The Hancock-Henderson Quill, Inc.

A Lighter Shade Of Black

Jim Clayton-Quill Reporter

Black Friday is the name the Philadelphia Police Department gave the Friday following Thanksgiving in 1965.

It was not a term of endearment. It was meant to be a term of frustration over all the traffic jams and the unusually heavy pedestrian traffic in downtown Philadelphia.

When the descriptor black is used to describe an event or experience it is generally intended to evoke a negative response or connotation.

Mourners wear black to funerals. A black cat crossing one's path is believed to be unlucky.

The Wicked Witch of the West wore black, as do most witches.

As the majority of folk leave Thanksgiving and looks forward to Christmas, black is not the color they typically associate with the holiday season.

Usually it's the colors of fall and the red and green of Christmas that colors our palette, but it is rare to see a black Christmas tree or wrapping paper.

The human race has a knack for naming things - and naming them accurately. And, if black is used to describe an event, most know that the event will likely be one they do not want to experience.

The classic example is Black Monday which marked the day the stock market crashed on October 28, 1929.

As a matter of fact the next day, October 29, 1929, is often referred to as Black Tuesday.

As far back as the 14th Century the Bubonic Plague or the Black Plague, also called the Black Death, swept Asia, India and Europe and was responsible for up to 75 million deaths. There is even a popular best seller called Black Sunday by Thomas Harris in which a terrorist attack takes place at the Super Bowl.

Many call the day after Thanksgiving, Black Friday.

Although not as ominous as the Bubonic Plague or the stock market crash, it does have an ominous sense of dread.

Black Friday 2008 was, in fact, black, as the death of a Wal-Mart employee was reported in Valley Stream, New York. The worker was crushed when a glass door collapsed behind the press of the crowd just before the five-o-clock opening time. There was also a report of two patrons of a Toys "R' Us in Palm Desert, CA who shot each other during an argument over an item in the store.

It may prove difficult to put a positive spin on Black Friday for many of the homeless and needy of our country (even though early reports are that crowds were healthy, but they were spending cautiously according to Toys "R' Us and Macy's).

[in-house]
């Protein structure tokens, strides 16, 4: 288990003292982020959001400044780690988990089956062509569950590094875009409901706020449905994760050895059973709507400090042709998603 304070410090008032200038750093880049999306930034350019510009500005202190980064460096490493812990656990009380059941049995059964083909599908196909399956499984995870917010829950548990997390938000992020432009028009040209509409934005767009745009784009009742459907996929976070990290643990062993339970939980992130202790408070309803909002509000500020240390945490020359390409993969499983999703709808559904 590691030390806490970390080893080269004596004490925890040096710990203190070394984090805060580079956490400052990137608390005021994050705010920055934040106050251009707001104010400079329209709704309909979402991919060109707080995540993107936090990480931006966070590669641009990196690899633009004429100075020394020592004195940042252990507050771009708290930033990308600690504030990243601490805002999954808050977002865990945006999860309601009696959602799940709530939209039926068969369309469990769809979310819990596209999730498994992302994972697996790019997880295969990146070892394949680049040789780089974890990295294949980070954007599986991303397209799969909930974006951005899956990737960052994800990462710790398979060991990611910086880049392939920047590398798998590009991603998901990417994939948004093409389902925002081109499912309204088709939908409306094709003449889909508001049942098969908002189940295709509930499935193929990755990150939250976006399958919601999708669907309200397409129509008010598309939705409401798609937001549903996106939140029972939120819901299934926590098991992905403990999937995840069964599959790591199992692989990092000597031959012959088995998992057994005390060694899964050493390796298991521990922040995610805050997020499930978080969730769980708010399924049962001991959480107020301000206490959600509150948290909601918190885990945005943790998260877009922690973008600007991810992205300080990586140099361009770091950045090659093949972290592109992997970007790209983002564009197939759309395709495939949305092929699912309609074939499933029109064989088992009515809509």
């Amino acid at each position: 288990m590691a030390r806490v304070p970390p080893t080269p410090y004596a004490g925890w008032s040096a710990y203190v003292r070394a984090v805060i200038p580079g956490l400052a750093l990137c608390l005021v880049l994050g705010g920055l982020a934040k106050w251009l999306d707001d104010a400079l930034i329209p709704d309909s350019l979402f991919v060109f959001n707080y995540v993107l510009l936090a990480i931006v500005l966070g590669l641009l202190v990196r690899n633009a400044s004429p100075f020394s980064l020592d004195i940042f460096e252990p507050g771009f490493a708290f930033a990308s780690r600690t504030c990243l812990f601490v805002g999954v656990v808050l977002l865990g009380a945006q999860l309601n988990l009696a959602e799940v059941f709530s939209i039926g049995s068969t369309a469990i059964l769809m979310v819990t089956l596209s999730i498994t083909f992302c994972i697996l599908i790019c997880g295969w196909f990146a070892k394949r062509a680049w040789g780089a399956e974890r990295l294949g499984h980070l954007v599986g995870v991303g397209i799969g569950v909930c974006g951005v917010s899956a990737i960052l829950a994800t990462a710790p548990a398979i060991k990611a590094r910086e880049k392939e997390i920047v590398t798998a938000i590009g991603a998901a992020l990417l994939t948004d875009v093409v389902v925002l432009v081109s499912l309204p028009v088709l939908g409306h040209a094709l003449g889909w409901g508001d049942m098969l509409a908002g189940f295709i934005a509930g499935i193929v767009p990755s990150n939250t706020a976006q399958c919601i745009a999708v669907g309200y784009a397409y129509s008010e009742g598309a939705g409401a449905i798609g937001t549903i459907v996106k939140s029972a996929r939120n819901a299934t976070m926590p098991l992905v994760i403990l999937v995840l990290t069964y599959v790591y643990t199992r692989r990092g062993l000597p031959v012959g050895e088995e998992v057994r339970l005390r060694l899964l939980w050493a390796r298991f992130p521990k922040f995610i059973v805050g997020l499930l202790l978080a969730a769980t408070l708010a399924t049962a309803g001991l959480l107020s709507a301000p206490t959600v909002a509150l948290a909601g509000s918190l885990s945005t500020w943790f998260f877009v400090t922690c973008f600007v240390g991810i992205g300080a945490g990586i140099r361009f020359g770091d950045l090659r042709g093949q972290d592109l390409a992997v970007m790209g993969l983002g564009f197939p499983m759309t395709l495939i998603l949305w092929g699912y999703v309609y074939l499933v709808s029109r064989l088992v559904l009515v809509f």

It would be equally as difficult to lighten up the day for those who are suffering in our nation's hospitals or are faced with devastating injuries and illnesses that don't allow them to fully enjoy this time of year.

It could be spun this way - It is a day off for many Americans to enjoy leftovers and time with family and friends.

Black Friday is also the day the Illini West Chargers won the Illinois 3A football title (that would make it blue and orange Friday).

We could simply observe Black Friday as the time we look forward to the celebration of Christmas, and even more time with family and friends.

Many have said that it may be time to rename the Friday after Thanksgiving, as things tend to become what they are beheld to be.

We are only removed one day from our national day of Thanksgiving when the alarm sounds to hit the mall. There have been efforts to change the meaning to have a more retail connotation when in the early 80's it was presented as a term used to represent the fact that retailers would actually be out of the red and into the black (an accounting term).

According to sources at, Black Friday is not the busiest shopping day of the year, but it has reached second a time or two.

The busiest day is the Saturday before Christmas. All the hype surrounding Black Friday may in fact be just that, :hype.

The United States is a country that has been shown to band together in times of great crisis and dilemma.

Maybe Americans should consider that what they have come through and where they are going as a country may depend upon the outlook and ability to take a stand and do the right thing.

For those looking for a better America, it is the time of year for remembering those who are in need, not a time of feeding on their excesses. It is a time of spiritual awareness, not disregard, a time of joy and happiness, not mourning and sorrow.

With this type of attitude, maybe Americans could look at things and see that this really could be celebrated as White Friday, a day of love and concern from the greatest nation in the world.

Or, they could merely go to the bank machine, and head to the mall.